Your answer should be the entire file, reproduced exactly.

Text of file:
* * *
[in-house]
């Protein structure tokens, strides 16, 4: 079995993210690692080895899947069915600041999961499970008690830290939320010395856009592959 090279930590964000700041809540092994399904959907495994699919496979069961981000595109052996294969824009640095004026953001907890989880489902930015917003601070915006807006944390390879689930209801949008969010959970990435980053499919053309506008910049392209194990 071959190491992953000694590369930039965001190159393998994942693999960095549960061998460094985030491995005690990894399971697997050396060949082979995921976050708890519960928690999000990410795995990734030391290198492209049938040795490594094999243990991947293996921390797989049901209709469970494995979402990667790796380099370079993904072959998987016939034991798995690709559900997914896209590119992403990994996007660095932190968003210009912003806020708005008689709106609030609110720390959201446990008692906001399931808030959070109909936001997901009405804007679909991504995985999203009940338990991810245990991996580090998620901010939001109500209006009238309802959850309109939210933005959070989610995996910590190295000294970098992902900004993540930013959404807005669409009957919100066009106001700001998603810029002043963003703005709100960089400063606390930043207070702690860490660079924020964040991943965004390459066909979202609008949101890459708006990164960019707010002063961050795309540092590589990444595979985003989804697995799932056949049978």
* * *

[in-house]
């Protein structure tokens, strides 16, 4: 079995993210690692080895899947069915600041999961499970008690830290939320010395856009592959 090279930590964000700041809540092994399904959907495994699919496979069961981000595109052996294969824009640095004026953001907890989880489902930015917003601070915006807006944390390879689930209801949008969010959970990435980053499919053309506008910049392209194990 071959190491992953000694590369930039965001190159393998994942693999960095549960061998460094985030491995005690990894399971697997050396060949082979995921976050708890519960928690999000990410795995990734030391290198492209049938040795490594094999243990991947293996921390797989049901209709469970494995979402990667790796380099370079993904072959998987016939034991798995690709559900997914896209590119992403990994996007660095932190968003210009912003806020708005008689709106609030609110720390959201446990008692906001399931808030959070109909936001997901009405804007679909991504995985999203009940338990991810245990991996580090998620901010939001109500209006009238309802959850309109939210933005959070989610995996910590190295000294970098992902900004993540930013959404807005669409009957919100066009106001700001998603810029002043963003703005709100960089400063606390930043207070702690860490660079924020964040991943965004390459066909979202609008949101890459708006990164960019707010002063961050795309540092590589990444595979985003989804697995799932056949049978």